Britain on Wednesday rejected criticism that it was abandoning the world's poorest at a time of global crises by closing down its overseas development ministry, insisting it stood by its hefty aid commitments.
The ministry is being subsumed into the Foreign Office, prompting fears Britain's £15-billion ($19-billion) budget for international aid could be raided to help foot the soaring economic bill of the coronavirus pandemic, or fund other priorities.
However, Foreign Secretary Dominic Raab said the government remained committed to spending 0.7 percent of Britain's national income on aid, as his new beefed-up Foreign, Commonwealth and Development Office started operations.
The pandemic and famine around the world were a direct threat to British interests, he told parliament.
"We can only tackle these global challenges by combining our diplomatic strength with our world-leading aid expertise," Raab said, stressing Britain was emulating the model of other nations such as Australia and Canada.
The expanded ministry "will deliver on this government's commitment to forge a truly Global Britain, to defend all aspects of the British national interest and to project Britain as an even greater force for good".
Raab said his new department would be to the fore as Britain takes over the G7 presidency next year, and the UN climate change conference known as COP26, at the start of a new chapter following its Brexit divorce from the European Union.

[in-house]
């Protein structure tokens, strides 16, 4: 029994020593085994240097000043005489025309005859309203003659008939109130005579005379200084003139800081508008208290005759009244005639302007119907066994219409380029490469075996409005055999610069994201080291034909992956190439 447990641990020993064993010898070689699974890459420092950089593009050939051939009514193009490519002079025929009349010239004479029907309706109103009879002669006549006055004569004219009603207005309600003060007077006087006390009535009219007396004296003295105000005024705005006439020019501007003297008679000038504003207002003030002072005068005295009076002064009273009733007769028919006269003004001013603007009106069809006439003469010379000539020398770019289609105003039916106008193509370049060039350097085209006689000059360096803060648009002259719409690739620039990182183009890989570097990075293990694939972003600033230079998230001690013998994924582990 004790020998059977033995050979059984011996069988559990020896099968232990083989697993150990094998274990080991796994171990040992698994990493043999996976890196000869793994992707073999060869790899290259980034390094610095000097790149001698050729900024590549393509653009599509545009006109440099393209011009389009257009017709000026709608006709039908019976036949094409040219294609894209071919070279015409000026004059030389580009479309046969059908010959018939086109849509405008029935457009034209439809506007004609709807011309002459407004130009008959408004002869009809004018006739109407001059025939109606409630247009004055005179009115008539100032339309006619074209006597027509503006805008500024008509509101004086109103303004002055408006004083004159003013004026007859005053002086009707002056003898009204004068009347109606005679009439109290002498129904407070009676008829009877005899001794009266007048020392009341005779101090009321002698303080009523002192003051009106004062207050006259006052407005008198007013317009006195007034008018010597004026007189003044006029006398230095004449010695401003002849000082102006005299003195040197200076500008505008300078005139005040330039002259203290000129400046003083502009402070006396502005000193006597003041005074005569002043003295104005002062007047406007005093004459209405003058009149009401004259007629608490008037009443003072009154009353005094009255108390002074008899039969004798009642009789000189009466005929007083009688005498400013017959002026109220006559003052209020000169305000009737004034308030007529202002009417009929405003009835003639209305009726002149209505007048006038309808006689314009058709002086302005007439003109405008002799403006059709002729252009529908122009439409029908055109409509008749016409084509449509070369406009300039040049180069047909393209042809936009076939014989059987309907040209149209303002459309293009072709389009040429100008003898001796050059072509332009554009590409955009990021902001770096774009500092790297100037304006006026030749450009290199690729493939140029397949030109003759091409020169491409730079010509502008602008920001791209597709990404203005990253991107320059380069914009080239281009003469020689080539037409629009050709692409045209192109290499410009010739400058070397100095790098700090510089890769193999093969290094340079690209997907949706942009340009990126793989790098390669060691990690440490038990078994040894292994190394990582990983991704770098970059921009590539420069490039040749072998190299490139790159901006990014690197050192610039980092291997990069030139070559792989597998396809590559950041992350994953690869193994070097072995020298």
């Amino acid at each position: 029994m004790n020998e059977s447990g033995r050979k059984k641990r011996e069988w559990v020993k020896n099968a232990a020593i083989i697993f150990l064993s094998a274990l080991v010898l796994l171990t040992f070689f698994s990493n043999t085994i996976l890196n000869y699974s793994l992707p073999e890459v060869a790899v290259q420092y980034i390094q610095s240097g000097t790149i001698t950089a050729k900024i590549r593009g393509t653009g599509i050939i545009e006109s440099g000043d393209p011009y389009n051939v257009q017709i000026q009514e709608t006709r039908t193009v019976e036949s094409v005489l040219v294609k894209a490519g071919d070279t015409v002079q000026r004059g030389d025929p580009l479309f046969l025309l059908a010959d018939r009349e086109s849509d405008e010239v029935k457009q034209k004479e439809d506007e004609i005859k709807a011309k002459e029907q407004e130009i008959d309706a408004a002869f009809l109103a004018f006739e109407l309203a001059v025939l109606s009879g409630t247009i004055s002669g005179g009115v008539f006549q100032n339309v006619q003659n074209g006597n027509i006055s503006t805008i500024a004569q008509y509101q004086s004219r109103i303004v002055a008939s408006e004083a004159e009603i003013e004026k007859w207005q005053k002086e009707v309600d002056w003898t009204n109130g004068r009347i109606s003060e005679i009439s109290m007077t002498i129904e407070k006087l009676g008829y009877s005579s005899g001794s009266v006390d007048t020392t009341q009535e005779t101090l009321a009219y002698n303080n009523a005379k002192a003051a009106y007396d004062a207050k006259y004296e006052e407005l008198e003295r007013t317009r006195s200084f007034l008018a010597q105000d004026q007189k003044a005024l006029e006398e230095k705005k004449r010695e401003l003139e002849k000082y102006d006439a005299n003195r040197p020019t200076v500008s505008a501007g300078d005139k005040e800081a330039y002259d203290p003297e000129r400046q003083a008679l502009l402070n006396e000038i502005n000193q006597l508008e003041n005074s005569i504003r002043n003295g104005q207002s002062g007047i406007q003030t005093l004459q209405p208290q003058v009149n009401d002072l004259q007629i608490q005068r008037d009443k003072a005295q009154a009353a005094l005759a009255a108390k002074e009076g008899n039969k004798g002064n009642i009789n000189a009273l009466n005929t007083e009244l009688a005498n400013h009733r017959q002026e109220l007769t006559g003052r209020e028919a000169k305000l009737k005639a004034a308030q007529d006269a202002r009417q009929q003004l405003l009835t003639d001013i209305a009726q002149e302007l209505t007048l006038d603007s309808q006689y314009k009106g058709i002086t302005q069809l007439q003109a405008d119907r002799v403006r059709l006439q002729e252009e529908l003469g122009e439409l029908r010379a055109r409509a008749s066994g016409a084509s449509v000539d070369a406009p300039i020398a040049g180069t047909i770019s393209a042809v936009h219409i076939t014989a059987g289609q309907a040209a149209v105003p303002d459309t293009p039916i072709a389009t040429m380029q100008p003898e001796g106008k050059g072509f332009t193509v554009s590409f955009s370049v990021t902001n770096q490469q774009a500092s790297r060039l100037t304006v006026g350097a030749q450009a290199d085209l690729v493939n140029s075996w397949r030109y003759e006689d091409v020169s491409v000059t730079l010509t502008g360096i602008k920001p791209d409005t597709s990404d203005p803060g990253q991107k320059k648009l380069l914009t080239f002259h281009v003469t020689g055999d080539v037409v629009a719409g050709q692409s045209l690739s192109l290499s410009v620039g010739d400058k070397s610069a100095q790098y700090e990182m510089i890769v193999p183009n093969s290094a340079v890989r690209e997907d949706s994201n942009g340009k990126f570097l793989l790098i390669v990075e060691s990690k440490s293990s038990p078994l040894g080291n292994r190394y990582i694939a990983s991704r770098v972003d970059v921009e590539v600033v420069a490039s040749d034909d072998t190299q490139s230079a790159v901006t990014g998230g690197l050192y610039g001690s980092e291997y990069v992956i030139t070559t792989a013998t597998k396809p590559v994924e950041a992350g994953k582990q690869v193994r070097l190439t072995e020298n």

The old Department for International Development (DfID) was created by Tony Blair's Labour party when it took power in 1997.
The news in June that it was to disappear as a separate entity sparked an angry response from the former prime minister.
One of Blair's Conservative successors, David Cameron, even warned the development would result in Britain commanding "less respect" on the global stage, and agencies such as Oxfam said the world's poorest people would suffer.
The Times newspaper reported on Wednesday that finance minister Rishi Sunak was seeking to divert billions from the aid budget to pay for upgrades to intelligence capabilities and military hardware.
Raab dismissed the Times report as "tittle-tattle".
But Lisa Nandy, the main opposition Labour party's foreign affairs spokeswoman, said the aid shake-up was another "complete mess" after months of government U-turns over Covid-19.
DfID's creation in 1997 was a "game changer... and to put that at risk now is extraordinary", she told Raab in parliament, highlighting the defunct department's most recent work supporting vaccine research and the COP26 agenda.
"The world will be wondering what on earth is going on," she said.
Former international development minister Andrew Mitchell, a member of Raab's governing Conservatives, warned of trouble if the government tried to dip into the aid pot.
"With the ink hardly dry on our manifesto, I don't think the House of Commons would easily agree to balance the books on the backs of the poorest women and children in the world," he said.
As a percentage of gross national income, Britain's budget for official development assistance is the highest among the elite G7 economies, according to the Organisation for Economic Co-operation and Development.
It was the only G7 nation to meet the UN-mandated 0.7 percent target last year, OECD data show, and eliminating the benchmark would require a change of law in Britain.
But opponents led by right-wing newspapers argue the funding regime is often wasteful and open to corruption.
Conservative Prime Minister Boris Johnson's government argues that UK aid needs to be allied more closely to geopolitical threats, particularly from China and Russia.
Raab marked his expanded portfolio by announcing £119 million in new funding to tackle the coronavirus outbreak and famines affecting more than six million people in the world's poorest countries.
They include Yemen, Democratic Republic of Congo, Somalia, Central African Republic, the Sahel region, South Sudan and Sudan.
Raab also appointed a senior civil servant to be Britain's first special envoy for famine protection and humanitarian affairs.
Copyright AFP. All rights reserved.